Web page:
When you purchase a strata titled unit in many states in Australia, it is unlikely you will be able to improve its individual operational performance without the consent of the owners corporation.

In fact in some states, like Western Australia, the Strata Titles Act defines the need for a ‘resolution without dissent’ for any structural improvements, which can include solar PV on rooftops, battery storage or rainwater tanks that may need to be placed in or on a common area. In other words, one vote against the motion and its not possible to go ahead. The individual proprietor is left with a final option to appeal to the State Administrative Tribunal.

In recent years, there has also been a dramatic increase in the installation of sustainability infrastructure, particularly solar panels, which has led to questions about how the existing strata title legislation may inhibit such installations.

The Australian Capital Territory (ACT) is one Australian jurisdiction to specifically address the installation of sustainability infrastructure in its Unit Titles (Management) ACT (2011) outlining provisions and governance. Its only limitation is that it does not apply to individual proprietors seeking to invest and enjoy the benefit of the infrastructure for their own use, and rather applies to an owners corporation installing sustainability infrastructure for the benefit of all proprietors.

Although relevant to vertical schemes, this legislation does not go far enough for horizontal dwellings. Many villas and townhouses have direct and exclusive access to roof areas. These rooftop areas could be used by individual lot owners to install infrastructure such as solar hot water systems or solar PV electricity generation for their use. Exclusive use bylaws would need to be prepared and registered with proper due diligence, and this can be expensive with surveyors and insurance indemnification amongst other expense.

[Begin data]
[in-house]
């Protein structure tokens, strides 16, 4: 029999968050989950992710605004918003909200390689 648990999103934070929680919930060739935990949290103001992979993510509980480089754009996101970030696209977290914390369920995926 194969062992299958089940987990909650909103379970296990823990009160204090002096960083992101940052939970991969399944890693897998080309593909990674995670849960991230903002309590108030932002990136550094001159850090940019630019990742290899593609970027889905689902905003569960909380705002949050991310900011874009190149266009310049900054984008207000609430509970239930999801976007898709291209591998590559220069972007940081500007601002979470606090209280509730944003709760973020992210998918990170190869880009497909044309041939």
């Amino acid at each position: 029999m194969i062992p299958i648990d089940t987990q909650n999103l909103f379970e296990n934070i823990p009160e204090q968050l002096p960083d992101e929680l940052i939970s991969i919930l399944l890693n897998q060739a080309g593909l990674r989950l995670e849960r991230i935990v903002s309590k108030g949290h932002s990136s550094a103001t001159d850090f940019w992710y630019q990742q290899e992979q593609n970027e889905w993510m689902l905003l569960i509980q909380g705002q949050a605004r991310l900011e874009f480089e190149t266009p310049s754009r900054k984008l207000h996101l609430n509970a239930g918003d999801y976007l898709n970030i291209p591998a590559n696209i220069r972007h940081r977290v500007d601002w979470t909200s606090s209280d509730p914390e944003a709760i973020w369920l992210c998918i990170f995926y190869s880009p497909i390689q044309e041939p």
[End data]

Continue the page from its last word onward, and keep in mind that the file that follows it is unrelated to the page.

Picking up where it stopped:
Solutions to this would be to soften voting requirements to an ordinary resolution or majority, making improvements to information and disclosure at point of sale and in management of strata schemes, and standardizing insurance policies to include sustainability infrastructure installed, owned and operated by the individual proprietor as part of the overall building insurance policy.

Like in NSW and ACT, the Western Australian State Government is undergoing a review of the strata title legislation to, among other things, introduce the concept of community title. The review presents an opportunity to remove regulatory barriers to the installation of sustainability infrastructure, and efforts have been made to see its appropriate inclusion in the reforms.

Not only will well-considered changes to strata law allow for higher efficiencies and new technologies to be implemented in aging strata buildings, but it will result in low-carbon and affordable outcomes for occupants and improve the value proposition of these properties.

The latest statement from Landgate, who are administering the Reforms in WA, confirms they are seeking ways to make it easier to install sustainability or utility infrastructure on common property within strata and survey-strata schemes. However, they have not defined this improvement for horizontal schemes where individual proprietors can gain the benefit.

It would be unfortunate for horizontal schemes to be left behind again, and not be part of the innovative policy we need to see in this country. We continue to work with stakeholders and relevant parties to see all options are rigorously investigated and considered.